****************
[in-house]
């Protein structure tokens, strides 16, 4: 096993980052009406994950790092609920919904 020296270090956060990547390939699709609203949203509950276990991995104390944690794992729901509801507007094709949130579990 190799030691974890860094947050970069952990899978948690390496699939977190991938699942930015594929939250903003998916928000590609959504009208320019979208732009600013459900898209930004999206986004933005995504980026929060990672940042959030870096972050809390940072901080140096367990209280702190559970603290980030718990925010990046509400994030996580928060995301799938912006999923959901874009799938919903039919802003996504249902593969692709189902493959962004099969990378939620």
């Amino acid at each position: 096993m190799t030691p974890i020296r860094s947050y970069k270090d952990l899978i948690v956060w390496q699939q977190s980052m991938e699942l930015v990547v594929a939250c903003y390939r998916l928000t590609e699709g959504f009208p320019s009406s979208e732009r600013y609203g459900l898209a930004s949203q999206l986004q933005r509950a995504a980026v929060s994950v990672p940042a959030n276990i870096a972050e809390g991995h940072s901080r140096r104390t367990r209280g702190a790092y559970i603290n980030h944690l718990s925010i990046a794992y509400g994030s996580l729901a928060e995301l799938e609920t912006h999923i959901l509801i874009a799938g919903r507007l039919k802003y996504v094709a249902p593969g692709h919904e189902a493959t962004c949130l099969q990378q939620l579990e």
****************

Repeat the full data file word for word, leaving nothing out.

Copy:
[in-house]
């Protein structure tokens, strides 16, 4: 096993980052009406994950790092609920919904 020296270090956060990547390939699709609203949203509950276990991995104390944690794992729901509801507007094709949130579990 190799030691974890860094947050970069952990899978948690390496699939977190991938699942930015594929939250903003998916928000590609959504009208320019979208732009600013459900898209930004999206986004933005995504980026929060990672940042959030870096972050809390940072901080140096367990209280702190559970603290980030718990925010990046509400994030996580928060995301799938912006999923959901874009799938919903039919802003996504249902593969692709189902493959962004099969990378939620």
């Amino acid at each position: 096993m190799t030691p974890i020296r860094s947050y970069k270090d952990l899978i948690v956060w390496q699939q977190s980052m991938e699942l930015v990547v594929a939250c903003y390939r998916l928000t590609e699709g959504f009208p320019s009406s979208e732009r600013y609203g459900l898209a930004s949203q999206l986004q933005r509950a995504a980026v929060s994950v990672p940042a959030n276990i870096a972050e809390g991995h940072s901080r140096r104390t367990r209280g702190a790092y559970i603290n980030h944690l718990s925010i990046a794992y509400g994030s996580l729901a928060e995301l799938e609920t912006h999923i959901l509801i874009a799938g919903r507007l039919k802003y996504v094709a249902p593969g692709h919904e189902a493959t962004c949130l099969q990378q939620l579990e």